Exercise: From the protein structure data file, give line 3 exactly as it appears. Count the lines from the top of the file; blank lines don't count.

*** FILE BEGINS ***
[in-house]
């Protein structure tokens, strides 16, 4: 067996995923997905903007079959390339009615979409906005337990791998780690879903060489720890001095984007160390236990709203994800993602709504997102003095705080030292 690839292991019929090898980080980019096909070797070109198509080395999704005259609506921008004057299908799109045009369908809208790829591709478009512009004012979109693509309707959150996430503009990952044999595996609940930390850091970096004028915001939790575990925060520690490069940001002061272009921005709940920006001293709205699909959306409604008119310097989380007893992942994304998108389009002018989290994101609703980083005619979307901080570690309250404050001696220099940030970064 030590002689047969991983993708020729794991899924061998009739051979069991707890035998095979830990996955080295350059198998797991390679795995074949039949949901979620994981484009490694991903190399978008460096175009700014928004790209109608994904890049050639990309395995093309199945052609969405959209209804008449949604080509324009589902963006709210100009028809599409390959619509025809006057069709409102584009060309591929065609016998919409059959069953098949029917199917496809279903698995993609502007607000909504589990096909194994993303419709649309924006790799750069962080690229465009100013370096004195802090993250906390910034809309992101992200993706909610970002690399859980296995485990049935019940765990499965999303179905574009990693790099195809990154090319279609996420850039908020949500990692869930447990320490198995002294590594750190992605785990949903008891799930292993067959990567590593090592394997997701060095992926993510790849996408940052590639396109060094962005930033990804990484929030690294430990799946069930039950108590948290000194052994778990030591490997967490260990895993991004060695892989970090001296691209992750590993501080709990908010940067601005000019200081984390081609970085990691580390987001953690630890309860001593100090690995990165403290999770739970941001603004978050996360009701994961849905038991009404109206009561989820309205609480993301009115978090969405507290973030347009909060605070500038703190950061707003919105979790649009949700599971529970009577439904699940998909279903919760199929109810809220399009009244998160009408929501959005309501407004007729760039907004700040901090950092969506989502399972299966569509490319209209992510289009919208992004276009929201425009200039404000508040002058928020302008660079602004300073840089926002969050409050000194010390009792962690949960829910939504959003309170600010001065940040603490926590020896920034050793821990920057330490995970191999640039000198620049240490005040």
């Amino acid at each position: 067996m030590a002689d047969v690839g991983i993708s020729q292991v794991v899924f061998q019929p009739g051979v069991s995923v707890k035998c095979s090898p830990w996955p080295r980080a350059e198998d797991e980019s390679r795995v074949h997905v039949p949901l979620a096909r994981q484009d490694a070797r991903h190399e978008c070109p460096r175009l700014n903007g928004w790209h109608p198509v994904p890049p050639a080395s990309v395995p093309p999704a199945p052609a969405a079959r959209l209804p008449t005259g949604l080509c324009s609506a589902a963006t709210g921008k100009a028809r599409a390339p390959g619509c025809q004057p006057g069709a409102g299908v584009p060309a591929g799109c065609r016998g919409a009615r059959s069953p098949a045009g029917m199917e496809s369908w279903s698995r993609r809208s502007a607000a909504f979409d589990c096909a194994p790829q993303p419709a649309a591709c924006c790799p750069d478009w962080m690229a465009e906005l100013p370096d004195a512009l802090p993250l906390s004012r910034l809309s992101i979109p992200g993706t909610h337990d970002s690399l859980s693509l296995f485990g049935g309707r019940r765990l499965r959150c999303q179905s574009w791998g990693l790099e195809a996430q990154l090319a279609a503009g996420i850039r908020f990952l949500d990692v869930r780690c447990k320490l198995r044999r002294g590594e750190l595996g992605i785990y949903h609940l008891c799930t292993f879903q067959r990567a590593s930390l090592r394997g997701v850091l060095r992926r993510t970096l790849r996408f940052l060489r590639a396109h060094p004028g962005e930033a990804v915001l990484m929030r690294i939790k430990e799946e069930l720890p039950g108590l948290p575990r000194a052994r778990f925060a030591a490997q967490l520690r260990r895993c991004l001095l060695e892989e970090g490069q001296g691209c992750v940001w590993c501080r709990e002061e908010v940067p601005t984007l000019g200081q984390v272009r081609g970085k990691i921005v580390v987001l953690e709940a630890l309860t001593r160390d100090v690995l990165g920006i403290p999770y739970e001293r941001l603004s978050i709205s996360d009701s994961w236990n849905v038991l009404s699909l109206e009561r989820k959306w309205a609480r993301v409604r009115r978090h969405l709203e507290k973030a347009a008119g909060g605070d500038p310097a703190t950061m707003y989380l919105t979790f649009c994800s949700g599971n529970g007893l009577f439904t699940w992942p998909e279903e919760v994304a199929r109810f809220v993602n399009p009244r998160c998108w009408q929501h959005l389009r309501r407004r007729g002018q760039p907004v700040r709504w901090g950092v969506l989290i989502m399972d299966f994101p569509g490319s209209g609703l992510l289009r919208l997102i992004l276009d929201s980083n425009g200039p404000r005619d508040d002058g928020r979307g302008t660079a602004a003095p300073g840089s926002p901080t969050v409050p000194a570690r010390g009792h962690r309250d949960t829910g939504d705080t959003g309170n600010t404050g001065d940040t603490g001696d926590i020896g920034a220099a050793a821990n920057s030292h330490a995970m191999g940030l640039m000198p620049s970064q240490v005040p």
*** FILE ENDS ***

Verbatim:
């Amino acid at each position: 067996m030590a002689d047969v690839g991983i993708s020729q292991v794991v899924f061998q019929p009739g051979v069991s995923v707890k035998c095979s090898p830990w996955p080295r980080a350059e198998d797991e980019s390679r795995v074949h997905v039949p949901l979620a096909r994981q484009d490694a070797r991903h190399e978008c070109p460096r175009l700014n903007g928004w790209h109608p198509v994904p890049p050639a080395s990309v395995p093309p999704a199945p052609a969405a079959r959209l209804p008449t005259g949604l080509c324009s609506a589902a963006t709210g921008k100009a028809r599409a390339p390959g619509c025809q004057p006057g069709a409102g299908v584009p060309a591929g799109c065609r016998g919409a009615r059959s069953p098949a045009g029917m199917e496809s369908w279903s698995r993609r809208s502007a607000a909504f979409d589990c096909a194994p790829q993303p419709a649309a591709c924006c790799p750069d478009w962080m690229a465009e906005l100013p370096d004195a512009l802090p993250l906390s004012r910034l809309s992101i979109p992200g993706t909610h337990d970002s690399l859980s693509l296995f485990g049935g309707r019940r765990l499965r959150c999303q179905s574009w791998g990693l790099e195809a996430q990154l090319a279609a503009g996420i850039r908020f990952l949500d990692v869930r780690c447990k320490l198995r044999r002294g590594e750190l595996g992605i785990y949903h609940l008891c799930t292993f879903q067959r990567a590593s930390l090592r394997g997701v850091l060095r992926r993510t970096l790849r996408f940052l060489r590639a396109h060094p004028g962005e930033a990804v915001l990484m929030r690294i939790k430990e799946e069930l720890p039950g108590l948290p575990r000194a052994r778990f925060a030591a490997q967490l520690r260990r895993c991004l001095l060695e892989e970090g490069q001296g691209c992750v940001w590993c501080r709990e002061e908010v940067p601005t984007l000019g200081q984390v272009r081609g970085k990691i921005v580390v987001l953690e709940a630890l309860t001593r160390d100090v690995l990165g920006i403290p999770y739970e001293r941001l603004s978050i709205s996360d009701s994961w236990n849905v038991l009404s699909l109206e009561r989820k959306w309205a609480r993301v409604r009115r978090h969405l709203e507290k973030a347009a008119g909060g605070d500038p310097a703190t950061m707003y989380l919105t979790f649009c994800s949700g599971n529970g007893l009577f439904t699940w992942p998909e279903e919760v994304a199929r109810f809220v993602n399009p009244r998160c998108w009408q929501h959005l389009r309501r407004r007729g002018q760039p907004v700040r709504w901090g950092v969506l989290i989502m399972d299966f994101p569509g490319s209209g609703l992510l289009r919208l997102i992004l276009d929201s980083n425009g200039p404000r005619d508040d002058g928020r979307g302008t660079a602004a003095p300073g840089s926002p901080t969050v409050p000194a570690r010390g009792h962690r309250d949960t829910g939504d705080t959003g309170n600010t404050g001065d940040t603490g001696d926590i020896g920034a220099a050793a821990n920057s030292h330490a995970m191999g940030l640039m000198p620049s970064q240490v005040p």